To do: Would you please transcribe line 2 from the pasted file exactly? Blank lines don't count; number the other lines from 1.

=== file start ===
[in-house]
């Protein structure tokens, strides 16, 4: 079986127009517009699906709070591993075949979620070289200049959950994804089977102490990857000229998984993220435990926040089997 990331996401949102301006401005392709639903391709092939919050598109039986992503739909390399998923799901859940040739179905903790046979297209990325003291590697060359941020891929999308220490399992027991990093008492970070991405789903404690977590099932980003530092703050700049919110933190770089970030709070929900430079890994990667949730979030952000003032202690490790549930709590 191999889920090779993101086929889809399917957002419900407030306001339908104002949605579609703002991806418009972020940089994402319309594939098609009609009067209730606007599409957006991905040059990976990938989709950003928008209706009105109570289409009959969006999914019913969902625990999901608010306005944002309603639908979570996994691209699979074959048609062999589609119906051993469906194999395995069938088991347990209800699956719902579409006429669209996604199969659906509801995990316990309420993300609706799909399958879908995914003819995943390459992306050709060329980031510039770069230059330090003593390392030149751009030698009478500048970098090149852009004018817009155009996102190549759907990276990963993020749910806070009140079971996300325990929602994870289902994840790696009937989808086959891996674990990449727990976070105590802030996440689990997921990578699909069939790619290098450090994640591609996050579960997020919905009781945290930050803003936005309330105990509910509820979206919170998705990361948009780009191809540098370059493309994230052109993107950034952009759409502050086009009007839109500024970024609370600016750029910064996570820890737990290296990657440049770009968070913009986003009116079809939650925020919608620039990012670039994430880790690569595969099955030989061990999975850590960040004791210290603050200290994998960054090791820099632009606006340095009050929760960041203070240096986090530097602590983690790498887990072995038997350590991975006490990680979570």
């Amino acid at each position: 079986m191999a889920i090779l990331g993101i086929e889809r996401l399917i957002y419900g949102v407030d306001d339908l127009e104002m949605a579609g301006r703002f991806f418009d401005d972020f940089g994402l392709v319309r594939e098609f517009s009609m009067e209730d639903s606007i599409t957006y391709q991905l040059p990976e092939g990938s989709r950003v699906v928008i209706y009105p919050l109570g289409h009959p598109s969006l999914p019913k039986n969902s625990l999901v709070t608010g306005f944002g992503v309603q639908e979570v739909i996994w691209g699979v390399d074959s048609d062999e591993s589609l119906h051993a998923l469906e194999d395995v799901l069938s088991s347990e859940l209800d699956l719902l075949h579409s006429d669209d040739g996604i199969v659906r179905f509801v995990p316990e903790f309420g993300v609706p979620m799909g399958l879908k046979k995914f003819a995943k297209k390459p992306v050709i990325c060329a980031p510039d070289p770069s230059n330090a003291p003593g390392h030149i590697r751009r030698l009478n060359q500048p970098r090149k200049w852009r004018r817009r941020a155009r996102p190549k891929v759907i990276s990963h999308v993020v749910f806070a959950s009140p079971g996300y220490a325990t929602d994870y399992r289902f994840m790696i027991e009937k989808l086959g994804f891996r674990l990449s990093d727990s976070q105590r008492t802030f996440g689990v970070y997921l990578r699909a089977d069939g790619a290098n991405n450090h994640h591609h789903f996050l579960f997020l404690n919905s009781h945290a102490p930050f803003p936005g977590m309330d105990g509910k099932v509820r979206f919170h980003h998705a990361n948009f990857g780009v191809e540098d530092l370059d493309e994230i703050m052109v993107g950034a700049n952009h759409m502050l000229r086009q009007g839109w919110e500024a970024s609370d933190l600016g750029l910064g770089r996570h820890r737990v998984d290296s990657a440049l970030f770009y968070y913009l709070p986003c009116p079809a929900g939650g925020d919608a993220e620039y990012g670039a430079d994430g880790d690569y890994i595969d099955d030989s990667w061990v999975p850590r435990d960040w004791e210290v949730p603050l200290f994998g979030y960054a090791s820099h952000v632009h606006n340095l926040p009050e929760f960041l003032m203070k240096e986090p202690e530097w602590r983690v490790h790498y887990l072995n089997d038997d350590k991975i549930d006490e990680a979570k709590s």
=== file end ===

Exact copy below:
């Protein structure tokens, strides 16, 4: 079986127009517009699906709070591993075949979620070289200049959950994804089977102490990857000229998984993220435990926040089997 990331996401949102301006401005392709639903391709092939919050598109039986992503739909390399998923799901859940040739179905903790046979297209990325003291590697060359941020891929999308220490399992027991990093008492970070991405789903404690977590099932980003530092703050700049919110933190770089970030709070929900430079890994990667949730979030952000003032202690490790549930709590 191999889920090779993101086929889809399917957002419900407030306001339908104002949605579609703002991806418009972020940089994402319309594939098609009609009067209730606007599409957006991905040059990976990938989709950003928008209706009105109570289409009959969006999914019913969902625990999901608010306005944002309603639908979570996994691209699979074959048609062999589609119906051993469906194999395995069938088991347990209800699956719902579409006429669209996604199969659906509801995990316990309420993300609706799909399958879908995914003819995943390459992306050709060329980031510039770069230059330090003593390392030149751009030698009478500048970098090149852009004018817009155009996102190549759907990276990963993020749910806070009140079971996300325990929602994870289902994840790696009937989808086959891996674990990449727990976070105590802030996440689990997921990578699909069939790619290098450090994640591609996050579960997020919905009781945290930050803003936005309330105990509910509820979206919170998705990361948009780009191809540098370059493309994230052109993107950034952009759409502050086009009007839109500024970024609370600016750029910064996570820890737990290296990657440049770009968070913009986003009116079809939650925020919608620039990012670039994430880790690569595969099955030989061990999975850590960040004791210290603050200290994998960054090791820099632009606006340095009050929760960041203070240096986090530097602590983690790498887990072995038997350590991975006490990680979570």